Given what we know about stress, injury, and reactions to injury, it is critical that injured dancers perceive that they are getting adequate social support. Peers, dance educators, dance companies, friends, choreographers, medical personnel, and loved ones can facilitate injury recovery by supporting the injured dancer. What, then, constitutes appropriate social support for the injured dancer? Mainwaring found that a group of athletes with severe knee injuries did not appreciate certain kinds of help.[24] For example, most did not like sympathy or being viewed as “disabled,” and they especially abhorred having doors held open for them when they were on crutches. It may be that, for injured dancers, appropriate social support means helping them to rest or modify their training according to sound medical advice. Time spent with peers may also be crucial, especially when that involves events other than merely observing classes and rehearsals.

As we have acknowledged, most dancers continue to dance despite injuries, or hasten their return to rehearsal or performance to their own detriment, because they perceive that “others” expect them to continue to work through the injury. Appropriate social support and understanding is critical. It may well be the friend, the artistic director, or the practitioner who validates the emotional upheaval and the “disrupted sense of self ” that accompany injury. Giving the dancer assurance that there will not be negative judgments surrounding time off or work modifications may be an essential element of support.

Culture of Injury, Pain, and Tolerance

The dance community subscribes to a subculture that reinforces certain beliefs and values about pain, tolerance, perseverance, and accepting and ignoring injury. This systemic “culture of injury, pain, and tolerance” encourages behavior that predisposes the dancer to risk of injury (primarily overuse) and chronic pain. A similar subculture has been well documented recently in sport.[71,72,85] Nixon suggested that injuries and pain are normal in sport and that athletes are exposed to a:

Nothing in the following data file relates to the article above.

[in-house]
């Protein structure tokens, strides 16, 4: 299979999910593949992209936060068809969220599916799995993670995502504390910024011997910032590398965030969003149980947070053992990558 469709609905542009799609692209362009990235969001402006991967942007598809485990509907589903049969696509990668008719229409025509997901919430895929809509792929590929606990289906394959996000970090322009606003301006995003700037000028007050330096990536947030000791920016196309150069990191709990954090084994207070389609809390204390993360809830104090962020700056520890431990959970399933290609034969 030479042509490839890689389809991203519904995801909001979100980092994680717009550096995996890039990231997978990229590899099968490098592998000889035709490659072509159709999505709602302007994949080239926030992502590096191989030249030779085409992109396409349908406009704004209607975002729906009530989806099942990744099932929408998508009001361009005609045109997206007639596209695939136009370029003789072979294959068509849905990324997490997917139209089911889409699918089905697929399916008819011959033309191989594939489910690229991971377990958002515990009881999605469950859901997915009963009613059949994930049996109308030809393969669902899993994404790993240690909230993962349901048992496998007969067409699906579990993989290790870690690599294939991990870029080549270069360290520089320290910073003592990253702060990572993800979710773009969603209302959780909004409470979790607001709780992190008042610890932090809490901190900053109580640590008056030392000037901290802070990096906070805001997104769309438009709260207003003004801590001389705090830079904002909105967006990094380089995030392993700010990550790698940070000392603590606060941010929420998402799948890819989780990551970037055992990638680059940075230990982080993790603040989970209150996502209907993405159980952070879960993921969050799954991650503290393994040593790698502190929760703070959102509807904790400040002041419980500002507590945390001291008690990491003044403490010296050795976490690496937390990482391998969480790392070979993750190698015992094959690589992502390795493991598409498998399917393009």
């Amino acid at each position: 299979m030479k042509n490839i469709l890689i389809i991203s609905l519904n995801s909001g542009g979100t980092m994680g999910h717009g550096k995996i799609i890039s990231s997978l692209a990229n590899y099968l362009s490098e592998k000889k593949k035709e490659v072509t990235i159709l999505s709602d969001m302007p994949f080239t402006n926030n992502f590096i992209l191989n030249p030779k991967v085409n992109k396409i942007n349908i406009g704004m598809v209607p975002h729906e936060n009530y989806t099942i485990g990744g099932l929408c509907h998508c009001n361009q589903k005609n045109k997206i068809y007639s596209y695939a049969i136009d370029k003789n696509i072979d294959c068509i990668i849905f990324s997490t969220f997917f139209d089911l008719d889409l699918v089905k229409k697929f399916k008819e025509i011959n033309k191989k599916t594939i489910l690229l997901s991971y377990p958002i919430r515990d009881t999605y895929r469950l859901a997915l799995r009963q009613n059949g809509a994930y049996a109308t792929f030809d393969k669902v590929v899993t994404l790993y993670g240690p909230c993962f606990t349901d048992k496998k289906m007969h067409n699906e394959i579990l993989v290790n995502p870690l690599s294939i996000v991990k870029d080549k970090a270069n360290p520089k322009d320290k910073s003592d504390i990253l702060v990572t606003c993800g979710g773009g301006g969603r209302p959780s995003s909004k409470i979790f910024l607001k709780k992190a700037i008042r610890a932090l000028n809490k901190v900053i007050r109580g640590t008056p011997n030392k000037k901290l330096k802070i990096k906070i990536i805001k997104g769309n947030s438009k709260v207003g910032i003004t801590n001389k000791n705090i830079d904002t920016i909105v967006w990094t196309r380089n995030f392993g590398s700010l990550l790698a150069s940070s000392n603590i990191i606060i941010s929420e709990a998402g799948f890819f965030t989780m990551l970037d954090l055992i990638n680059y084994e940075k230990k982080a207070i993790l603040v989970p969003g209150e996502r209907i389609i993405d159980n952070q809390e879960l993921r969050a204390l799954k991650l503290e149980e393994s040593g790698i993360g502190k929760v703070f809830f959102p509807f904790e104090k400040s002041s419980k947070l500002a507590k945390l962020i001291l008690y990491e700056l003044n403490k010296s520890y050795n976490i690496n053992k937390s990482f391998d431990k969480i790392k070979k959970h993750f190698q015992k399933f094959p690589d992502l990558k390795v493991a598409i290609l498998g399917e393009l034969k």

set of beliefs about structural constraints, structural inducements, general cultural values and processes of institutional rationalization and athletic socialization that collectively convey the message that they ought to accept the risks, pain and injuries of sport.[72]

The culture of dance, like sport, also encourages dancers to be constantly aware of their body image,[86] weight, and food intake. Hence, when injury requires a dancer to reduce or modify training, weight gain is often a concern. Dancers frequently will equate the loss of muscle tone that may accompany injury with “getting fat.” Consequently, caloric intake may be reduced to dangerous levels.[87] The relationship between eating disorders and injury onset has been established, [88-90] but disordered eating as a consequence of injury has not yet been investigated.

Implications for Research, Teaching, and Clinical Practice

It is evident from this review that the psychological impact of physical injury on dancers is not well understood, and is only just beginning to be addressed in current research. This has broad implications for the dancer, the educator, the clinician, and the scientist. First, we need to understand the reaction to injury from a dancer’s perspective. There are issues unique to dancers that may influence psychological reactions,[91] and thus physical recovery.